The harvest

Deepsea Groundfish are harvested using trawl gear, which is a very common fishing method that involves a net being towed by a boat through the water. Trawl nets are shaped like a cone with a wide opening to catch fish and a narrow-closed end. Trawlers can target different species by setting the trawl net at specific depths, time of day, and locations. These vessels are larger (ranging from 35-175 feet), can hold large quantities of fish, and can operate in inclement conditions.

Various management measures are in place to promote selective fishing, minimize waste, ensure accountability, minimize bottom contact, and protect critical habitats, such as coral and sponge reefs.

Learn more about trawling as a harvest method



The Groundfish trawl industry is limited entry with a specific number of licenses (142) available to harvest Groundfish with bottom and mid-water trawl gear commercially. This fishery catches large volumes of fish, and strict management measures are in place to ensure that the Total Allowable Catch (TAC) is not exceeded for each species and stock area. The Total Allowable Catch (TAC) for each species of fish is split between licenced vessels, with each allocated a share (referred to as an Individual Vessel Quota or IVQ) of the approximately 60 different TACs.  All vessels are required to have government-certified at-sea monitoring to record vessel location and catch, both retained and released, on a per-tow basis. There is also 100% dockside monitoring of all fish landed to ensure accurate species enumeration and landed weights. The vessel master must complete a DFO-approved catch harvest logbook while fishing that documents catch by species and all fishing details, including the set and haul date, time, location, and gear type.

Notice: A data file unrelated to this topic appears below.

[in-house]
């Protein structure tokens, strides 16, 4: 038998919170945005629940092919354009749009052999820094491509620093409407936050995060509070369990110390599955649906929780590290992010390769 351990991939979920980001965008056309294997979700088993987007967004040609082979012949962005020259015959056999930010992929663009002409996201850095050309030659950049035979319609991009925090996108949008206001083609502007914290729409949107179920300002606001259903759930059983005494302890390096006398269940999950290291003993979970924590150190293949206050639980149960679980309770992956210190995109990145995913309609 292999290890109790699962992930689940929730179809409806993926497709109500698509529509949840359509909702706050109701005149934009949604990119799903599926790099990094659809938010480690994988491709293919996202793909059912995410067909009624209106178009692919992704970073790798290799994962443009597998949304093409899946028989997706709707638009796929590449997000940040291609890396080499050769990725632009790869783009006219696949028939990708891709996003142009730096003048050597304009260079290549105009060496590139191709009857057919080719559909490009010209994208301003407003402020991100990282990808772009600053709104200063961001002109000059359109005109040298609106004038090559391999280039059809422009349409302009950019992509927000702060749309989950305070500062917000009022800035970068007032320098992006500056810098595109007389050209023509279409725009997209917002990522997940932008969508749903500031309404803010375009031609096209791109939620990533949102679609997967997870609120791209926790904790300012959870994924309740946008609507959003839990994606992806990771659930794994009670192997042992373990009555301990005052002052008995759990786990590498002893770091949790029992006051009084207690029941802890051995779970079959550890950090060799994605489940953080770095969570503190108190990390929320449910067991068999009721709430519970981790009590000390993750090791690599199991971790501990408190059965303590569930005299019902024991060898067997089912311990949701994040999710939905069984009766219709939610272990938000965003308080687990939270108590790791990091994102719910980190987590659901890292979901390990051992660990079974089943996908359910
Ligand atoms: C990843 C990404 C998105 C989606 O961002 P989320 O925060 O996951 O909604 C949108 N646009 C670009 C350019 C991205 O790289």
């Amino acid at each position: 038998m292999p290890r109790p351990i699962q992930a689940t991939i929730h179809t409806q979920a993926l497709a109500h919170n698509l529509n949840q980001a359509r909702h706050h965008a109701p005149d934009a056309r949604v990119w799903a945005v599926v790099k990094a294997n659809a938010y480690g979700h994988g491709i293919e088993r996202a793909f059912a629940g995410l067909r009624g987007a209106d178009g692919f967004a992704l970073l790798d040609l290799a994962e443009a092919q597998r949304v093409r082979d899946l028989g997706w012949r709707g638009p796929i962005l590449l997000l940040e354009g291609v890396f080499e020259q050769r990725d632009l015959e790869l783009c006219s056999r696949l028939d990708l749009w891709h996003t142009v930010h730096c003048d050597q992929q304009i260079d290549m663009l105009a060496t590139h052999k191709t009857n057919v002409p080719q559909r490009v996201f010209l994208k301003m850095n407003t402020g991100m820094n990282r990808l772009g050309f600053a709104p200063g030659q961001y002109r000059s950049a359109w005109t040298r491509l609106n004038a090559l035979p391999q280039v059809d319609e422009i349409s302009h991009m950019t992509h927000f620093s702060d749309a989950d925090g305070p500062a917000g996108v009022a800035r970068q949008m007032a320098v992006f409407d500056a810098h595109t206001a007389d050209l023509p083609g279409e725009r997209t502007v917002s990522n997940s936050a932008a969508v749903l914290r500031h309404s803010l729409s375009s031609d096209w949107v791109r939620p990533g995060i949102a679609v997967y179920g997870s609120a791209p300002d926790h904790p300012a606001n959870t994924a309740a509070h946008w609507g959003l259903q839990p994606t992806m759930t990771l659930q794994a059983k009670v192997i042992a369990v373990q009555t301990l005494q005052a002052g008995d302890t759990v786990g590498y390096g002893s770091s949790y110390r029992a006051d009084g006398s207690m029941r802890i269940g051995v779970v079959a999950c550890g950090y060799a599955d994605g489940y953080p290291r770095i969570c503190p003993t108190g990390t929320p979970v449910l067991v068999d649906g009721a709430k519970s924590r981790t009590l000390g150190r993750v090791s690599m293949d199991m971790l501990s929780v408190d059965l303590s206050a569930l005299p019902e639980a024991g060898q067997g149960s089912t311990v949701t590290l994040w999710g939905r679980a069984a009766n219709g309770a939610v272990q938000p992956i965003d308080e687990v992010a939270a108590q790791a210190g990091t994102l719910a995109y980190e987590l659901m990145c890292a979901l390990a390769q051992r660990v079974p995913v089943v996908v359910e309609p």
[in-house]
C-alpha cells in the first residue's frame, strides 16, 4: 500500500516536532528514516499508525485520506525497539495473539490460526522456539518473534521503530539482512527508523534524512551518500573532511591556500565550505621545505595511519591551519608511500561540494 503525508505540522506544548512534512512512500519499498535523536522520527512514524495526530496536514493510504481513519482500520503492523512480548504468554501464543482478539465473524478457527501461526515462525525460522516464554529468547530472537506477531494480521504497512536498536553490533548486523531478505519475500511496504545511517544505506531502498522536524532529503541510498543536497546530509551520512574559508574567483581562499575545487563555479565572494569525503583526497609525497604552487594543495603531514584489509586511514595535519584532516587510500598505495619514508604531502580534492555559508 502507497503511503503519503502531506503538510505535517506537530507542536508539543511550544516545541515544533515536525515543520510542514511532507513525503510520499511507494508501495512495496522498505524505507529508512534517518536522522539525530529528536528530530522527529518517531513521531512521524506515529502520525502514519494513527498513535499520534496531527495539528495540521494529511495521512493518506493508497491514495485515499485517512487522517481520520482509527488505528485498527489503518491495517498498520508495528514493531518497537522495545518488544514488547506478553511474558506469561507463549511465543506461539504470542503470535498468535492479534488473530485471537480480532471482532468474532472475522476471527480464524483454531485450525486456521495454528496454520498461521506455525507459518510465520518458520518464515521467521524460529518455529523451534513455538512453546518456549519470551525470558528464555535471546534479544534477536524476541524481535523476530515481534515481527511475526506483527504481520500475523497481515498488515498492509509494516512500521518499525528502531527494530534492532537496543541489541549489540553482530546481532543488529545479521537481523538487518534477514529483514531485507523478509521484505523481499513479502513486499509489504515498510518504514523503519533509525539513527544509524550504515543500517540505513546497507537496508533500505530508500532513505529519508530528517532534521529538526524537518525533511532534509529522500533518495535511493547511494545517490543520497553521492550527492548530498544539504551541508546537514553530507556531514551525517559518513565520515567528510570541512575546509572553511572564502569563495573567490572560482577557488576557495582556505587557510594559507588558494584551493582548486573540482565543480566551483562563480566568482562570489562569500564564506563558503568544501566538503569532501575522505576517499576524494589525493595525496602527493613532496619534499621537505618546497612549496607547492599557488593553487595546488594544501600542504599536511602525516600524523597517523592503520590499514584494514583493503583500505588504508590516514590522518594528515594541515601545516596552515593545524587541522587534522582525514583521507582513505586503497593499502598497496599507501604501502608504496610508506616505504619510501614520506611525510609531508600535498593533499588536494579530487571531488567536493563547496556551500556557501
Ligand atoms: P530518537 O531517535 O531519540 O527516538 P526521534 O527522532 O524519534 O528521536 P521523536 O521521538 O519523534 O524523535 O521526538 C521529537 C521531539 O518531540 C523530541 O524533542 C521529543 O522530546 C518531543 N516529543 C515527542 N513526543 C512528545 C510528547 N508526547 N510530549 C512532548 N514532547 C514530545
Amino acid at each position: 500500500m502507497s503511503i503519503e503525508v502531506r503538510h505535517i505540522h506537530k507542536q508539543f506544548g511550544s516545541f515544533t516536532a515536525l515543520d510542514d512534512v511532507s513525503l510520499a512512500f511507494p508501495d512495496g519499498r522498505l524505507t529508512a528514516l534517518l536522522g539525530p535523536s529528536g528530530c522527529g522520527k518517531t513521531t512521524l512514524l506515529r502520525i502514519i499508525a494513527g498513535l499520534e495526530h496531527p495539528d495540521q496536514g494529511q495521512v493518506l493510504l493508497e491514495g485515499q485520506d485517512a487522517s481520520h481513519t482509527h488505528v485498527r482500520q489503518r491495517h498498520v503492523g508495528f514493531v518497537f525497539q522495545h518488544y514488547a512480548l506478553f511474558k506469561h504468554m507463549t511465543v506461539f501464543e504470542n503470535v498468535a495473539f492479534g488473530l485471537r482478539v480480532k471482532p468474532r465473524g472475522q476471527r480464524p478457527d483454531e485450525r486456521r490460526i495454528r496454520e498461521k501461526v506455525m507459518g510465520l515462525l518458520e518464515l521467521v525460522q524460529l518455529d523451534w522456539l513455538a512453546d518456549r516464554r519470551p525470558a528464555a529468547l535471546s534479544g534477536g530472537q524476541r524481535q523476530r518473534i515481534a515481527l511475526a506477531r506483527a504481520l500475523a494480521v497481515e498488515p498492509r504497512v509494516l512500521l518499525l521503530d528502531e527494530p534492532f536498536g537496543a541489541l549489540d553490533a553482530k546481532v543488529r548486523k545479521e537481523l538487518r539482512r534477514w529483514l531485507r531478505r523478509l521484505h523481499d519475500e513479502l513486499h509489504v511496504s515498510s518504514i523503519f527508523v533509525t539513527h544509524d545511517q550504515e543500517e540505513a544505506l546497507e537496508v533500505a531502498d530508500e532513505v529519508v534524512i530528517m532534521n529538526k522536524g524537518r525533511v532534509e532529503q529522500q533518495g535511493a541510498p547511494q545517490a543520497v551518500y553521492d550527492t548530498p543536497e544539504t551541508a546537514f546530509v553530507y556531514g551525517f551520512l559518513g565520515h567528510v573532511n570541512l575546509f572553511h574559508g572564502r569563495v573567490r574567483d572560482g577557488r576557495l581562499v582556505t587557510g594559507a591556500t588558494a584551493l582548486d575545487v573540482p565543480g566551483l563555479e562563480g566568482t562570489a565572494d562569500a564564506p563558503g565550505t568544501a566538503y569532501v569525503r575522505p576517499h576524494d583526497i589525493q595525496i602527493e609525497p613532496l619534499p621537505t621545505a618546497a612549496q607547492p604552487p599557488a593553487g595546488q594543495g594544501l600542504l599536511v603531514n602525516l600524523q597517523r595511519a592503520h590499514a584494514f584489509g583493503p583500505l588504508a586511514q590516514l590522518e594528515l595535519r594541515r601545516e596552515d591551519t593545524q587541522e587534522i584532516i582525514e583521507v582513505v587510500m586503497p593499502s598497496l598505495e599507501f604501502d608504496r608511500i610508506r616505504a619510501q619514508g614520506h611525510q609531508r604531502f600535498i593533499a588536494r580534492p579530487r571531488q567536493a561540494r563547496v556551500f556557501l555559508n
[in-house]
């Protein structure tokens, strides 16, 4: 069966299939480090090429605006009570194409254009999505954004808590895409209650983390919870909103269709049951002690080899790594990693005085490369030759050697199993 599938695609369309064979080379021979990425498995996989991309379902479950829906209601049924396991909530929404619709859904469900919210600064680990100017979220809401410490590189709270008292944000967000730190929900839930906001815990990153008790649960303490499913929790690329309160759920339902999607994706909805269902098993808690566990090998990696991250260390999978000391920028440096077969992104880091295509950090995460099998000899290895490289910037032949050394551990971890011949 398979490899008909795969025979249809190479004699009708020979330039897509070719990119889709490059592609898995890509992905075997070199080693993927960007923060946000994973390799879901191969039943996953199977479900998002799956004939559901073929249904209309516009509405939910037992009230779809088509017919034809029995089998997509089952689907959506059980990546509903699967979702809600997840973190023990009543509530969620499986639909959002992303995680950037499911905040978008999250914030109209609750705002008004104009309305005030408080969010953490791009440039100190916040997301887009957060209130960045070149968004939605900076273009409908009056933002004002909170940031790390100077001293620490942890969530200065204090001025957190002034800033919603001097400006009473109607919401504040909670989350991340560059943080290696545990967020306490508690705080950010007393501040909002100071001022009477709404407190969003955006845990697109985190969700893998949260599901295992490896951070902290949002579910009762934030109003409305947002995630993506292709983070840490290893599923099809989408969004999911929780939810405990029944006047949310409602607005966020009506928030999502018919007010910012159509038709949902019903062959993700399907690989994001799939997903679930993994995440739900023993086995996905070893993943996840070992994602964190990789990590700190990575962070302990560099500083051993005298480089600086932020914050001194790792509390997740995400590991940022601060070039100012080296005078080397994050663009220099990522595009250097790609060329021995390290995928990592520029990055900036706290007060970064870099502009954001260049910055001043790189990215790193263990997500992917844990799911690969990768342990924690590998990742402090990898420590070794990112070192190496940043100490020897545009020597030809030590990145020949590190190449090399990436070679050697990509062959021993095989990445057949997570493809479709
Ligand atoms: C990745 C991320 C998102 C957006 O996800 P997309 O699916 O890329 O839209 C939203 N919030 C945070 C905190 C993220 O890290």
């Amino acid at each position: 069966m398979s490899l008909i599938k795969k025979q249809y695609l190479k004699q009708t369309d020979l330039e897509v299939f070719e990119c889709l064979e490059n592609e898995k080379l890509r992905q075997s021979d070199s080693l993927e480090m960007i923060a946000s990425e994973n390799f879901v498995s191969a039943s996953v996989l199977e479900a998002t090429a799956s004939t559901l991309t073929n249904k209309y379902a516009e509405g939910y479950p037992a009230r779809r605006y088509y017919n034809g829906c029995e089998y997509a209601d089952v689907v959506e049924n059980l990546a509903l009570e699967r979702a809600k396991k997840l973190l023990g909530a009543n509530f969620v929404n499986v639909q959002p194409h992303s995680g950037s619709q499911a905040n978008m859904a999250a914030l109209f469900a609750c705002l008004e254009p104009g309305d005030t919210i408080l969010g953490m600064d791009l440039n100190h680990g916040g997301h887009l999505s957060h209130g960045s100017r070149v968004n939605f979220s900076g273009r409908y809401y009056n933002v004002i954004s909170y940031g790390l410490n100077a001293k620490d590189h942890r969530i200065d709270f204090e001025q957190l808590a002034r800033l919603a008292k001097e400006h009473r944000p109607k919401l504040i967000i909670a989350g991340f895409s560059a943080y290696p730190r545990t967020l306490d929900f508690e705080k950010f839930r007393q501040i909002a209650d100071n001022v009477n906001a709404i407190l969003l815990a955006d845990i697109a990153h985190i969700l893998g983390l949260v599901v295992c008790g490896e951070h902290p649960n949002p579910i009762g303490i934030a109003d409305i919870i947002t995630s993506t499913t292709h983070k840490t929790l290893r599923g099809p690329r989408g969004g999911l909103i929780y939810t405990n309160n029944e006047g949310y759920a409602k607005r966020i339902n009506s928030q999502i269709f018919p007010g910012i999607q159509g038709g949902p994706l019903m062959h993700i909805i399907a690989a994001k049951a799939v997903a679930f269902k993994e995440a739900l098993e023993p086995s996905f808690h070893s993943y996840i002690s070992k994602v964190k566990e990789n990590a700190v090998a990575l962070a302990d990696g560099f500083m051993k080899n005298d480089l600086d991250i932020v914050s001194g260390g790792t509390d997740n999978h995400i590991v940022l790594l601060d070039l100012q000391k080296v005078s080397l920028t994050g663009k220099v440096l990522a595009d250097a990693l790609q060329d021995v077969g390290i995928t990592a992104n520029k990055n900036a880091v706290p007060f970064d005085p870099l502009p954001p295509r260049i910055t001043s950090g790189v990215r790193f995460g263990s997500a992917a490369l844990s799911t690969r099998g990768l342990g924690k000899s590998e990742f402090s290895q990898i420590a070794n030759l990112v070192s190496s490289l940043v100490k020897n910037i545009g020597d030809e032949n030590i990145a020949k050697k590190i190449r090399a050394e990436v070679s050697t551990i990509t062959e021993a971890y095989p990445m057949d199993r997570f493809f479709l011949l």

The at-sea and dockside data are merged to calculate the total catch weight of both retained and released fish, and the quantity is deducted from the vessel’s IVQ. If a ship has insufficient quota for a specific species to cover its catch, it must transfer fish from another vessel to cover it or remain at the port and not fish for the remainder of the year until the quota is deducted from the following year’s allocation. About 4,000 quotas are transferred between vessels yearly to cover bycatch or quota overages.